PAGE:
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4.2 out of 5 stars
4.2 out of 5 stars
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on 31 December 2004
Firstly, this is a great book - right up there with my all-time favourite cooking books. There are some inspirational recipes in there, and even the apparently more traditional ones are discussed in such thorough detail beforehand that you are forced to think through the whole process of preparation and cooking. It really does make you regard these recipes in a new light. Having just acquired a digital temperature probe, I'm especially keen to try the low-temperature cooking that Blumenthal champions.
The only quibble I have with the book is that for one that claims to be aimed at getting children involved in cooking, I could find very few practical techniques or methods or recipes for achieving this. There's a fair bit of theoretical discussion about the merits of getting children involved in cookery, which I fully endorse. There are also some interesting food tasting experiments, which kids could find fun (and so could adults!) Apart from that, though, the other references to children are almost exclusively about simply urging the reader to get their children involved, about how much Blumenthal's own children enjoy a particular recipe, or how they themselves enjoyed making it. Mr Blumenthal is lucky - I can't imagine my own children tackling those particular recipes (too daunting), and some more specifically children-oriented recipes would have been nice. Blumenthal does explicitly distance himself from "gimmicky...happy parent monthly magazine" style recipes in the foreword, but I can't help feeling that in trying to avoid that particular trap he's swung the pendulum too far the other way.
Nonetheless, for adults it's a great book. Don't hesitate to buy it.
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on 4 May 2004
I have never before read a cookery book that has excited me in this way. This book is revolutionary and worthy of it's many awards. I have heard of the author and his restaurnt The Fat Duck before and thought that the dishes would be difficult to follow and indeed they were the exact opposite! I have used the recipes with my two daughters age 4 and 16 and we have all enjoyed the experience. Mr Blumenthal manages to not only create delicious food but recipes that let you understand and respect the ingredients. My husband and i have used the recipes successfully for diner parties and also with the children for our midweek pasta nights. Well done Mr Blumenthal and Thank you. I cannot recommend this book highly enough!!!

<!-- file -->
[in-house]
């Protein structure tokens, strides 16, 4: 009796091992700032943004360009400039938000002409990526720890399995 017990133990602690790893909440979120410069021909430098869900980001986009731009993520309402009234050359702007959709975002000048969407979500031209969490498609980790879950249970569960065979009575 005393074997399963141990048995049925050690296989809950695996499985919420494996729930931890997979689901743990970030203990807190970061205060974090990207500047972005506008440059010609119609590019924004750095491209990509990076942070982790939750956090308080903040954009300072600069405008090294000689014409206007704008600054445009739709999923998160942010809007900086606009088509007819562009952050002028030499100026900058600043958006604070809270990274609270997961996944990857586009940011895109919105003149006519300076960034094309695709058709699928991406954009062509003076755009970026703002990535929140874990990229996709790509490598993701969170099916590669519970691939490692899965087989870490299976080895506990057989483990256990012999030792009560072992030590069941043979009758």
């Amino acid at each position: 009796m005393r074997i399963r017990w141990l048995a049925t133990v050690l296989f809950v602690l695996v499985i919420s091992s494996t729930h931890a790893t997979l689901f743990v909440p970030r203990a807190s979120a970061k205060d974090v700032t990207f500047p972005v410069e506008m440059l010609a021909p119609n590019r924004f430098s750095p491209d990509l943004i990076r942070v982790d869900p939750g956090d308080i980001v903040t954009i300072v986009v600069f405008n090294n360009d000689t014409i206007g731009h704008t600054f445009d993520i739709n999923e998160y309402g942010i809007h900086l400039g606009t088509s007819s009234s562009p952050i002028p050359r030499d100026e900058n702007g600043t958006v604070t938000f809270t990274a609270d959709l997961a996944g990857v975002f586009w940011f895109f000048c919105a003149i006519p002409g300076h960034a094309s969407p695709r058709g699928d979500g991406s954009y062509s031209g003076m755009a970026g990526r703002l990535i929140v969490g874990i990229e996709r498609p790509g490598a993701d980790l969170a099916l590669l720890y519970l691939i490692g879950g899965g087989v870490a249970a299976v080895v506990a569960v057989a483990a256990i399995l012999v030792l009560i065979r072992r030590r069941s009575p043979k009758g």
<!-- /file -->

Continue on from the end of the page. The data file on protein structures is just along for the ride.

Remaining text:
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on 5 May 2010
I first came across Heston Blumenthal a couple of years ago, when I was given "Further Adventures in Search of Perfection" as a Christmas present. I liked that book's obsession and story, but the recipes were all too complex to even consider trying to do at home.

Family Food is a different story - it's about balancing the "how" with the "why."

Many cookery books tell you what to do, in a very prescriptive way - exact temperatures, exact amounts, exact cooking times. Blumenthal on the other hand tries to explain WHY you might want to cook a piece of meat to a particular temperature, and then gives advice on how to get the inside to that temperature, rather than assuming that your oven works in the same way as his.

Others have noted that the "getting children involved" aspects of the books seem to just be ongoing requests to parents that they should do so... but I've found that the recipes do seem to lend themselves to having places where children as young as five can get involved in a helpful way, and hopefully increase their knowledge of real food as something that doesn't come in a plastic carton from a supermarket.